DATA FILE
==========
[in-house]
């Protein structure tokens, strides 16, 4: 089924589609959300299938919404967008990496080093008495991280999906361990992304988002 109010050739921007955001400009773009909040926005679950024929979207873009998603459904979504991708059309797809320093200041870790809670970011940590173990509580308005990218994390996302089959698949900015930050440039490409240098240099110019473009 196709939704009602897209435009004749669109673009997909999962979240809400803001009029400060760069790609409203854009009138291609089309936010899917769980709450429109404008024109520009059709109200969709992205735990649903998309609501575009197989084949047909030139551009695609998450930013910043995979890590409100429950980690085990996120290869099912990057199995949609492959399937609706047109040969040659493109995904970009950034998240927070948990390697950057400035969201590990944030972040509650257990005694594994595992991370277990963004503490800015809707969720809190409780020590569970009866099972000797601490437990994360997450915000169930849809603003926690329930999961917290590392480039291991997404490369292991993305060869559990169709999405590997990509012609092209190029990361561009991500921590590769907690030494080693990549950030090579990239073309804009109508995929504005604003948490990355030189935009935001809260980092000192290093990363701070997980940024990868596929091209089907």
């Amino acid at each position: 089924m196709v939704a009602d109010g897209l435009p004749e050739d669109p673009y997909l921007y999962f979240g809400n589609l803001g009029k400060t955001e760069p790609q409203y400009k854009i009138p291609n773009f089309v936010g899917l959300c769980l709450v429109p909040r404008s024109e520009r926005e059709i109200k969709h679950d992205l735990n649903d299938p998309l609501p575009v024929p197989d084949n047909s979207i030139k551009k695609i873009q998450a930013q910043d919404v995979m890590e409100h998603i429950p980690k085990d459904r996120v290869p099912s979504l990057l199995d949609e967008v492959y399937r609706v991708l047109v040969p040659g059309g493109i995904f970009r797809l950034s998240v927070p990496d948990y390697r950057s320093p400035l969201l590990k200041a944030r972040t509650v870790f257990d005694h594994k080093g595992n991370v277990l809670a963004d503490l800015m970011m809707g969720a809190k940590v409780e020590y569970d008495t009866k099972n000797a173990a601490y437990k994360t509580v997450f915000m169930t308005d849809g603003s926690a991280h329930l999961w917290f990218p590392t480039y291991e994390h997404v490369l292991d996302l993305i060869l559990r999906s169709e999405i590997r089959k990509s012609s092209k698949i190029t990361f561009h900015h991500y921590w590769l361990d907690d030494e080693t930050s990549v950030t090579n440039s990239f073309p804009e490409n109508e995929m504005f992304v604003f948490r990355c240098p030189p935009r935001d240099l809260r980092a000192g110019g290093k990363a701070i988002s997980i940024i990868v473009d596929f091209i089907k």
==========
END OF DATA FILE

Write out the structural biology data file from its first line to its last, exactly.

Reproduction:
[in-house]
């Protein structure tokens, strides 16, 4: 089924589609959300299938919404967008990496080093008495991280999906361990992304988002 109010050739921007955001400009773009909040926005679950024929979207873009998603459904979504991708059309797809320093200041870790809670970011940590173990509580308005990218994390996302089959698949900015930050440039490409240098240099110019473009 196709939704009602897209435009004749669109673009997909999962979240809400803001009029400060760069790609409203854009009138291609089309936010899917769980709450429109404008024109520009059709109200969709992205735990649903998309609501575009197989084949047909030139551009695609998450930013910043995979890590409100429950980690085990996120290869099912990057199995949609492959399937609706047109040969040659493109995904970009950034998240927070948990390697950057400035969201590990944030972040509650257990005694594994595992991370277990963004503490800015809707969720809190409780020590569970009866099972000797601490437990994360997450915000169930849809603003926690329930999961917290590392480039291991997404490369292991993305060869559990169709999405590997990509012609092209190029990361561009991500921590590769907690030494080693990549950030090579990239073309804009109508995929504005604003948490990355030189935009935001809260980092000192290093990363701070997980940024990868596929091209089907």
């Amino acid at each position: 089924m196709v939704a009602d109010g897209l435009p004749e050739d669109p673009y997909l921007y999962f979240g809400n589609l803001g009029k400060t955001e760069p790609q409203y400009k854009i009138p291609n773009f089309v936010g899917l959300c769980l709450v429109p909040r404008s024109e520009r926005e059709i109200k969709h679950d992205l735990n649903d299938p998309l609501p575009v024929p197989d084949n047909s979207i030139k551009k695609i873009q998450a930013q910043d919404v995979m890590e409100h998603i429950p980690k085990d459904r996120v290869p099912s979504l990057l199995d949609e967008v492959y399937r609706v991708l047109v040969p040659g059309g493109i995904f970009r797809l950034s998240v927070p990496d948990y390697r950057s320093p400035l969201l590990k200041a944030r972040t509650v870790f257990d005694h594994k080093g595992n991370v277990l809670a963004d503490l800015m970011m809707g969720a809190k940590v409780e020590y569970d008495t009866k099972n000797a173990a601490y437990k994360t509580v997450f915000m169930t308005d849809g603003s926690a991280h329930l999961w917290f990218p590392t480039y291991e994390h997404v490369l292991d996302l993305i060869l559990r999906s169709e999405i590997r089959k990509s012609s092209k698949i190029t990361f561009h900015h991500y921590w590769l361990d907690d030494e080693t930050s990549v950030t090579n440039s990239f073309p804009e490409n109508e995929m504005f992304v604003f948490r990355c240098p030189p935009r935001d240099l809260r980092a000192g110019g290093k990363a701070i988002s997980i940024i990868v473009d596929f091209i089907k």